Global Perspective

The End of Europe’s Dominance?

When you look at the each global region’s PV market share from previous years, one thing should stand out immediately – Europe has arguably dominated the global PV market for the past decade. In fact, Germany alone accounted for nearly one-third of the world’s total PV installed capacities, and Italy’s 16% share of the global PV market put the two countries controlling half of this market. Figure 1 shows PV installed market shares for the top countries in the market.[1] As you can see, when we look at this data at just a single point in time – in this case, 2012 – it looks as though Europe has a pretty strong grip on the market as a whole.

fig1-globe

However, when we look at these market share numbers over the last decade, what we see is a slow but sure shift in the market share as the years go by. At this point, the statistics (which we will get to in a second) show that the PV market is becoming truly global. The most telling numbers are Europe’s declining market share from 2011 to 2012. In 2011, Europe accounted for a whopping 74% of the world’s new PV installations. In 2012, though, this share shrank to 55%. Yes, Europe is still controlling the majority of the global PV market, but these numbers combined with other global trends clearly show that the rest of the world is rapidly catching up to the continental PV juggernaut. Moving forward, the driving forces to expand the global market will not come from European countries, but rather, countries like China, USA, Japan and India. Figure 2 displays each major global region’s market share in both installation and production from 2000-2012.[1]

fig2-globe

A few key things to note here – Europe’s declining market share in installations since 2008 (the light blue bar), and China’s booming increase in both production since 2005 and installation since 2008 (the red bars). An interesting fact is that based on this data, China is the only country in the world that can cover its growing PV market with its own PV production, having a whopping 320% more production than is needed – though this surplus should go down in the future due to local absorption of PV production. This domination in the PV production market is further displayed from Figure 3 below. Though the graph does not continue past the year 2010, the data from Figure 2 confirms that these trends have been relatively stable.[2]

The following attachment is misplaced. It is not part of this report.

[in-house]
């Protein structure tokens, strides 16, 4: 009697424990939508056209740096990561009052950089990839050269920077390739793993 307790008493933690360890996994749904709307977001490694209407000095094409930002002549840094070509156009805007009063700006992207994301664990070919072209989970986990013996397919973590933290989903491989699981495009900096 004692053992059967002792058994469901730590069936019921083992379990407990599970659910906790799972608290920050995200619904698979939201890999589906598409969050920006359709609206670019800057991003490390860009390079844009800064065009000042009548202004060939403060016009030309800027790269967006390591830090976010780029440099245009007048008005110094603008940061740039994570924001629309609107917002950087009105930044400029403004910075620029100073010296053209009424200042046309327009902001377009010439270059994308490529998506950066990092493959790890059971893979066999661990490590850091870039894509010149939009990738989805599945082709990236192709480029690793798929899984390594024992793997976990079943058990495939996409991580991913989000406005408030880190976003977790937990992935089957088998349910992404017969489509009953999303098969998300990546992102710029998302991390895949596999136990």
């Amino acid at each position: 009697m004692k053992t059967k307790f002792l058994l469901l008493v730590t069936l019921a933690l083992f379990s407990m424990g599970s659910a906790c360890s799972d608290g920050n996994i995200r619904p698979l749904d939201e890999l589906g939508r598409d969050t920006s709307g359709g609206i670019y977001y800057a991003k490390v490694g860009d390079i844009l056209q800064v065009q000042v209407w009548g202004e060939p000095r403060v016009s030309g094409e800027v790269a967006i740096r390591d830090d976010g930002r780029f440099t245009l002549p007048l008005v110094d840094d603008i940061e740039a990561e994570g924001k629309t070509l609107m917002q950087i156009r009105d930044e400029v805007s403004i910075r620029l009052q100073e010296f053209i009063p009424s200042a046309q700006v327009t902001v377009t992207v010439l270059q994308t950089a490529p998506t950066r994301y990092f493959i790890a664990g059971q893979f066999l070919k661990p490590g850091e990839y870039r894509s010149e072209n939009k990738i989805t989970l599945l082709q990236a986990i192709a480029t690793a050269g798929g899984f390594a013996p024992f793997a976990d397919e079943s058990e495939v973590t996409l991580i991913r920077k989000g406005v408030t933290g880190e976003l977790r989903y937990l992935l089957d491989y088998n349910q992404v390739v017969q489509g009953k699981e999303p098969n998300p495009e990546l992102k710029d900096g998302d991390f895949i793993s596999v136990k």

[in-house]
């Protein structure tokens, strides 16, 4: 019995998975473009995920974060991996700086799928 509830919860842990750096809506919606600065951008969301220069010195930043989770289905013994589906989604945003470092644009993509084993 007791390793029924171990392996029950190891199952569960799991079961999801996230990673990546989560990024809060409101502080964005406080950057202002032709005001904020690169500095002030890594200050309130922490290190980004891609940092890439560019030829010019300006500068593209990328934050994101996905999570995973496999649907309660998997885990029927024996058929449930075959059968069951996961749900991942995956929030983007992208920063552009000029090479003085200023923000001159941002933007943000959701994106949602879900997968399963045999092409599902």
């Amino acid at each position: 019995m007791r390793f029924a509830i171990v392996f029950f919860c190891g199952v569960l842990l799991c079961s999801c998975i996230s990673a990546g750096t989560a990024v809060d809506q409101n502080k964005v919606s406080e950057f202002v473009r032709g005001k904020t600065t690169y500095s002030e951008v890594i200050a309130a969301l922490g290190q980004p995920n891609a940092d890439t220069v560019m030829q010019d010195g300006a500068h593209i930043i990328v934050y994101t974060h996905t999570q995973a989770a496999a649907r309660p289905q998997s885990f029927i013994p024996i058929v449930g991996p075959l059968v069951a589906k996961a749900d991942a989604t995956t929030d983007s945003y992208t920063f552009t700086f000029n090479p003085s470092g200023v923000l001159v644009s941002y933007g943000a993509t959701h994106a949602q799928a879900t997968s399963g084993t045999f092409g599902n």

fig2-globe

Sunbelt Countries – Overwhelming Potential

It’s easy to see that China really is leading by example for other non-European countries on the increasing reliability of solar PV energy. USA and Japan are not far behind, as they had a greater market share than China for several years until this growth of PV installed capacities boomed in China over the last five years. But after these big three pioneers, what countries have the most potential to expand their PV markets? The secret may be to take advantage of the enormous potential for PV market expansion in the “Sunbelt” countries. These Sunbelt countries are the major countries primarily located within 35 degrees-longitude of the equator, giving these areas optimal exposure to sunlight, and therefore, maximum potential for solar PV applications. Figure 4 below shows that only 66 of the 148 countries in the Sunbelt are within the scope of EPIA’s study; however, these 66 countries represent 97% of electricity demand for all countries located in the sunbelt (and 38% in the world), and 95% of the population within the Sunbelt (and 75% in the world).[3]

fig4-globe

The following map (Figure 5) is a PV “Opportunity” Map  that estimates the overall “attractiveness” to increase PV installation capacities in the given countries based on a number of factors.[3]

fig5-globe

The curved lines going across the map represent “tiers”; for example, China, Singapore, Mexico, Australia, and India are the most attractive countries to grow PV installation capacities, whereas second-tier countries such as Argentina and South Africa have a little less potential and a little more risk. This “attractiveness” takes specific criteria into account, including overall market potential, financial stability, renewable energy policies, size of electricity market, projected electricity consumption growth, etc.

Depending on the development scenario, PV potential in Sunbelt countries could represent 27% to 58% of the forecasted global PV installed capacity by 2030. Considering that, as of 2009, these Sunbelt countries only made up 9% of the PV market, there is an unprecedented amount of potential in these developing markets over the next 10 to 20 years. The expansion of PV markets in these Sunbelt countries could be the “x-factor” that make solar PV energy the #1 renewable energy source in the future.

 

For more information, view: [1] [2] [3]

 

Primary Author – Joe Donatoni

Primary Editor – Benjamin DeForest

6 thoughts on “Global Perspective

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  3. What do you think of the feasibility of hydrogen fuel cells for a commercial solar array away from major power grids? For example, a floating raft of solar panels offshore, perhaps with a hydrogen-powered barge to bring the hydrogen to shore, where it’s either sold as transportation fuel or converted to electricity and fed into the grid.

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